For Immediate Release – June 13, 2011 (Toronto) – Using ambulance, hospital and other routinely collected health data can provide a more comprehensive, dynamic picture of trends in alcohol use among young people, according to a new report involving CAMH collaboration.
Binge drinking and overconsumption of alcohol by young people is a growing issue in many countries. For example, in a 2009 Health Canada study, 22% of young Canadians aged 15-24 reported heaving drinking and 20% reported experiencing harm related to alcohol consumption.
The analysis, published today in the Canadian Medical Association Journal (CMAJ)
, outlines the benefits of surveillance using administrative records such as hospital admissions and discharges, physician billings and trauma registries, in addition to surveys and sales data. The report involved collaboration with CAMH Scientist Dr. Elizabeth Lin and colleagues from Australia and Nova Scotia.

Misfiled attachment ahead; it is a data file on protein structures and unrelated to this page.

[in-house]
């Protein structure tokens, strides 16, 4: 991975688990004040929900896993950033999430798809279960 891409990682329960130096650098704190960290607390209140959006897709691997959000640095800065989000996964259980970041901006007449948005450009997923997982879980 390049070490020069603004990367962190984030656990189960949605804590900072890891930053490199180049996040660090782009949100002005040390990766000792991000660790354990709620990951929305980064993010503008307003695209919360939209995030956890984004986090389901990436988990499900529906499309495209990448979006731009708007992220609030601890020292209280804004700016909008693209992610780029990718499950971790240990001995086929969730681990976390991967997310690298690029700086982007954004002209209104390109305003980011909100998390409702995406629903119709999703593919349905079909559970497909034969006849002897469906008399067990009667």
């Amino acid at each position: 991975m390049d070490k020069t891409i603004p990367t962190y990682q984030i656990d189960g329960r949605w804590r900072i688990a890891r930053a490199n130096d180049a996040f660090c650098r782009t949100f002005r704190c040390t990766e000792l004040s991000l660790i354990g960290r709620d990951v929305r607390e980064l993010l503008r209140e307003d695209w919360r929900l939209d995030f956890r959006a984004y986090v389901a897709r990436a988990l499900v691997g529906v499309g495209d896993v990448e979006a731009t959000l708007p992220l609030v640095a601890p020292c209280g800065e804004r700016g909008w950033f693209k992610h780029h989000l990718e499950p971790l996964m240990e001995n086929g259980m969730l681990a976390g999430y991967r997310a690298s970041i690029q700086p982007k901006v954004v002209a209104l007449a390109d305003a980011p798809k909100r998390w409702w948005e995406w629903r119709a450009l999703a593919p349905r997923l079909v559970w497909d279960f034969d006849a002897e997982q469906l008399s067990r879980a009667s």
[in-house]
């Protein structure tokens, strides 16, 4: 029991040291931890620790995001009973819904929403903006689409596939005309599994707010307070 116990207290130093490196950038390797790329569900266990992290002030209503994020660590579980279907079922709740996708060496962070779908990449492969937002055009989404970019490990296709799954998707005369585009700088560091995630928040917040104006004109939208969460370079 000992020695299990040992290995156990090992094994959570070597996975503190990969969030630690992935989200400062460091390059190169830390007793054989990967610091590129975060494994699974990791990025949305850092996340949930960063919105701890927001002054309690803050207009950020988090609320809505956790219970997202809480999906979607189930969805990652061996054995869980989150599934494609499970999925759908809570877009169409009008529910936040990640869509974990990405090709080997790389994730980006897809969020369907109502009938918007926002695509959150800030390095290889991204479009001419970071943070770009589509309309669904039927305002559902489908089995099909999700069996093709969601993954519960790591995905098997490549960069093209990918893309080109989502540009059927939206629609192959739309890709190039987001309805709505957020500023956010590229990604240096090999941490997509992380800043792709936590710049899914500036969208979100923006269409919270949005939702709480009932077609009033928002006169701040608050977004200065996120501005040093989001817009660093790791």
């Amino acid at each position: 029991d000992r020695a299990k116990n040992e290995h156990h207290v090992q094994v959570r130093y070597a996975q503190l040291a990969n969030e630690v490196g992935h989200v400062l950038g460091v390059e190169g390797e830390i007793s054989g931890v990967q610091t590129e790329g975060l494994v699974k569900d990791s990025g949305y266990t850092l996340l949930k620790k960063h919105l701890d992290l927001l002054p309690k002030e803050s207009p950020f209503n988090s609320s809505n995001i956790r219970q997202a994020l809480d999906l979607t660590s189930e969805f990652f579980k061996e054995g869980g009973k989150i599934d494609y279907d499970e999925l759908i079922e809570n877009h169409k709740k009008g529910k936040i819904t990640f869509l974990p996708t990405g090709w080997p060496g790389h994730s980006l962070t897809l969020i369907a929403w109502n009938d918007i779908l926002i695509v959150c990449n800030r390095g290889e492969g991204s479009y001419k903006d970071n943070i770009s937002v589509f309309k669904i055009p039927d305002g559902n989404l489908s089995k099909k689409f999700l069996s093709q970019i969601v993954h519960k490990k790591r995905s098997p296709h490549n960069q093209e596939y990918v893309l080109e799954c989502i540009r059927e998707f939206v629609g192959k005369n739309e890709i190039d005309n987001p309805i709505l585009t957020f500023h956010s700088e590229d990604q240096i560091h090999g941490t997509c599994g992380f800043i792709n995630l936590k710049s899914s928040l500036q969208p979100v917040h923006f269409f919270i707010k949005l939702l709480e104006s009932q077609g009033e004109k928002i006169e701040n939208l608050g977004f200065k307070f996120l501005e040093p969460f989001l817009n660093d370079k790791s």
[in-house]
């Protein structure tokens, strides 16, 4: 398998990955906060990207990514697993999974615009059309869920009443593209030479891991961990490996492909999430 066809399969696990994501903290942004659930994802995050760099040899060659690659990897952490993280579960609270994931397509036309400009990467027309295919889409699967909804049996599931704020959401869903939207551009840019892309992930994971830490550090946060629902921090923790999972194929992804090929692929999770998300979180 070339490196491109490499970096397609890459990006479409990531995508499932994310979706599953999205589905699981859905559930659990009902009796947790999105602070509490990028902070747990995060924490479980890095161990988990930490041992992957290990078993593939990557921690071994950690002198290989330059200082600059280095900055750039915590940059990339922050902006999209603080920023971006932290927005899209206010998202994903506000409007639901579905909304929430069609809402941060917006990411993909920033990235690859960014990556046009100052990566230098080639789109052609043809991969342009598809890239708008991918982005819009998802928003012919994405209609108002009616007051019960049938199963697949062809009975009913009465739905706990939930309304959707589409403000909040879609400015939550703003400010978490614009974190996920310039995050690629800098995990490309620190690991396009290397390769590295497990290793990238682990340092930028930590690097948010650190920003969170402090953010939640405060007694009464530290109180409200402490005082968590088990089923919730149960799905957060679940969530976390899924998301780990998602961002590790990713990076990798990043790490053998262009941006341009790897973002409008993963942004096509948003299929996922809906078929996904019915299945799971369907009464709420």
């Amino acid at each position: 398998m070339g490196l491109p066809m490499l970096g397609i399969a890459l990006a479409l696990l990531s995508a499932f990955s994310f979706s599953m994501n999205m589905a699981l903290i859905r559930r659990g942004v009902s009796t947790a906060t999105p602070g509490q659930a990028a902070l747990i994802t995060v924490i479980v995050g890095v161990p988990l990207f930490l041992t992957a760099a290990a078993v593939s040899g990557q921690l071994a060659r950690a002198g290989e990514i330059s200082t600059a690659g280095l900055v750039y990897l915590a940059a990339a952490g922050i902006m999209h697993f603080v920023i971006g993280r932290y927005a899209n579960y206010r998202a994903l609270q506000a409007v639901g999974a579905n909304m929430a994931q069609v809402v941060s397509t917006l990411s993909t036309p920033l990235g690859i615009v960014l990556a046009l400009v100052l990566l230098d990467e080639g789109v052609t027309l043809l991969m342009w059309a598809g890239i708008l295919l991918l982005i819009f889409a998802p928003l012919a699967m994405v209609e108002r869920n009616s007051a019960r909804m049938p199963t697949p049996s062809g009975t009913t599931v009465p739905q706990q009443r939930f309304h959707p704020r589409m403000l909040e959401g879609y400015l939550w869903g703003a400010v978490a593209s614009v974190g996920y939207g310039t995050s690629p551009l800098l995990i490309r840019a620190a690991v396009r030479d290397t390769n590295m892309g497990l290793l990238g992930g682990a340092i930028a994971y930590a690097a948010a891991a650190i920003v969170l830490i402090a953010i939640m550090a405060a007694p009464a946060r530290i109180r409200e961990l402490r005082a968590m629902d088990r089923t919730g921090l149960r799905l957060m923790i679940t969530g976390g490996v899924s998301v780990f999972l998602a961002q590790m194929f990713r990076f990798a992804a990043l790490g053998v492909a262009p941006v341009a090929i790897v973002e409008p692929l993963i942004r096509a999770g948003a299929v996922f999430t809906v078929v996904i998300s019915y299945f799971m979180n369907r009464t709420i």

The authors suggest that a model for a national surveillance of alcohol-related harm in young people can be adapted from the Public Health Agency of Canada’s work in diabetes and mental health.
Media Contact: For more information or to request an interview, contact Michael Torres, Media Relations, CAMH at 416 595 6015 or email email@example.com
The Centre for Addiction and Mental Health (CAMH) is Canada's largest mental health and addiction teaching hospital, as well as one of the world's leading research centres in the area of addiction and mental health. CAMH combines clinical care, research, education, policy development and health promotion to help transform the lives of people affected by mental health and addiction issues.